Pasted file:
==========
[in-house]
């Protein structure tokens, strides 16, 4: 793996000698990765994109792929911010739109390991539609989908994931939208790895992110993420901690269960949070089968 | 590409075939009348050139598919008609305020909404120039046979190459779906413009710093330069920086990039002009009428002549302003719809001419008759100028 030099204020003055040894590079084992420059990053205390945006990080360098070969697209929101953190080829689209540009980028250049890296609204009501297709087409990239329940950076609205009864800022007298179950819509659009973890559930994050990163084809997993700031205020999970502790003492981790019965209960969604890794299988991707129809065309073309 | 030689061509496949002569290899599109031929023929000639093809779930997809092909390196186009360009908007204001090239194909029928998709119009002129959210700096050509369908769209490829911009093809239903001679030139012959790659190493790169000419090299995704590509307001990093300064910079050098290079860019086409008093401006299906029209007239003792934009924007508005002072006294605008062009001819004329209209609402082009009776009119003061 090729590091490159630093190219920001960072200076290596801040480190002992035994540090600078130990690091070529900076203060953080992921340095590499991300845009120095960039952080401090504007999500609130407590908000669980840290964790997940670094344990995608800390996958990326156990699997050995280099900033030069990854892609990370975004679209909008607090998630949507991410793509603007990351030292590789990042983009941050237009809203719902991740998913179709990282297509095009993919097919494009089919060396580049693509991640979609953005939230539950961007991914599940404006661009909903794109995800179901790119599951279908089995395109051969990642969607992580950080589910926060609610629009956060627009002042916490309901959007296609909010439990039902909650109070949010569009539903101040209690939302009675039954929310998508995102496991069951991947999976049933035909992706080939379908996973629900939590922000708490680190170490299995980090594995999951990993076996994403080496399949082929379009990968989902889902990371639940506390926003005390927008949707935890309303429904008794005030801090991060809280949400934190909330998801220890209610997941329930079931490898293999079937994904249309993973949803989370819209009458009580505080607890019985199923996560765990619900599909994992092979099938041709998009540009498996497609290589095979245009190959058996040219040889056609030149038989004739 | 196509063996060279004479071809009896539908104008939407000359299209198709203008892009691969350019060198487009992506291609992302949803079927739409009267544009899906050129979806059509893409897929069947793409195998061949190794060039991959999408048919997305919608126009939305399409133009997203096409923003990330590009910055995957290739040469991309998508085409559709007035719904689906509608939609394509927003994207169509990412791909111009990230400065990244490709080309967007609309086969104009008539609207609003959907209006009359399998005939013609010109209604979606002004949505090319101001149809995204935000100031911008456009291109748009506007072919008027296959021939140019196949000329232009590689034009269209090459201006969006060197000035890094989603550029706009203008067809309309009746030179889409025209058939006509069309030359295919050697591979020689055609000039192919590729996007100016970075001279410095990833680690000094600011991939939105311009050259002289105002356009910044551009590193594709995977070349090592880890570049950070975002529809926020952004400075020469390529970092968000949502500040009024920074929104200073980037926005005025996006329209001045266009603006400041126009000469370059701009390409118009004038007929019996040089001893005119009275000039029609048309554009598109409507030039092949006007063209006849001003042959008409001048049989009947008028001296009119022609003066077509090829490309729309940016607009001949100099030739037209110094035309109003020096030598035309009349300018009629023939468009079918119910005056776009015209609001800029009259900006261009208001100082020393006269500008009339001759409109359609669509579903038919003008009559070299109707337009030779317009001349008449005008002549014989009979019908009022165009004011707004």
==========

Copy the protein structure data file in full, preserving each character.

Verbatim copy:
[in-house]
């Protein structure tokens, strides 16, 4: 793996000698990765994109792929911010739109390991539609989908994931939208790895992110993420901690269960949070089968 | 590409075939009348050139598919008609305020909404120039046979190459779906413009710093330069920086990039002009009428002549302003719809001419008759100028 030099204020003055040894590079084992420059990053205390945006990080360098070969697209929101953190080829689209540009980028250049890296609204009501297709087409990239329940950076609205009864800022007298179950819509659009973890559930994050990163084809997993700031205020999970502790003492981790019965209960969604890794299988991707129809065309073309 | 030689061509496949002569290899599109031929023929000639093809779930997809092909390196186009360009908007204001090239194909029928998709119009002129959210700096050509369908769209490829911009093809239903001679030139012959790659190493790169000419090299995704590509307001990093300064910079050098290079860019086409008093401006299906029209007239003792934009924007508005002072006294605008062009001819004329209209609402082009009776009119003061 090729590091490159630093190219920001960072200076290596801040480190002992035994540090600078130990690091070529900076203060953080992921340095590499991300845009120095960039952080401090504007999500609130407590908000669980840290964790997940670094344990995608800390996958990326156990699997050995280099900033030069990854892609990370975004679209909008607090998630949507991410793509603007990351030292590789990042983009941050237009809203719902991740998913179709990282297509095009993919097919494009089919060396580049693509991640979609953005939230539950961007991914599940404006661009909903794109995800179901790119599951279908089995395109051969990642969607992580950080589910926060609610629009956060627009002042916490309901959007296609909010439990039902909650109070949010569009539903101040209690939302009675039954929310998508995102496991069951991947999976049933035909992706080939379908996973629900939590922000708490680190170490299995980090594995999951990993076996994403080496399949082929379009990968989902889902990371639940506390926003005390927008949707935890309303429904008794005030801090991060809280949400934190909330998801220890209610997941329930079931490898293999079937994904249309993973949803989370819209009458009580505080607890019985199923996560765990619900599909994992092979099938041709998009540009498996497609290589095979245009190959058996040219040889056609030149038989004739 | 196509063996060279004479071809009896539908104008939407000359299209198709203008892009691969350019060198487009992506291609992302949803079927739409009267544009899906050129979806059509893409897929069947793409195998061949190794060039991959999408048919997305919608126009939305399409133009997203096409923003990330590009910055995957290739040469991309998508085409559709007035719904689906509608939609394509927003994207169509990412791909111009990230400065990244490709080309967007609309086969104009008539609207609003959907209006009359399998005939013609010109209604979606002004949505090319101001149809995204935000100031911008456009291109748009506007072919008027296959021939140019196949000329232009590689034009269209090459201006969006060197000035890094989603550029706009203008067809309309009746030179889409025209058939006509069309030359295919050697591979020689055609000039192919590729996007100016970075001279410095990833680690000094600011991939939105311009050259002289105002356009910044551009590193594709995977070349090592880890570049950070975002529809926020952004400075020469390529970092968000949502500040009024920074929104200073980037926005005025996006329209001045266009603006400041126009000469370059701009390409118009004038007929019996040089001893005119009275000039029609048309554009598109409507030039092949006007063209006849001003042959008409001048049989009947008028001296009119022609003066077509090829490309729309940016607009001949100099030739037209110094035309109003020096030598035309009349300018009629023939468009079918119910005056776009015209609001800029009259900006261009208001100082020393006269500008009339001759409109359609669509579903038919003008009559070299109707337009030779317009001349008449005008002549014989009979019908009022165009004011707004």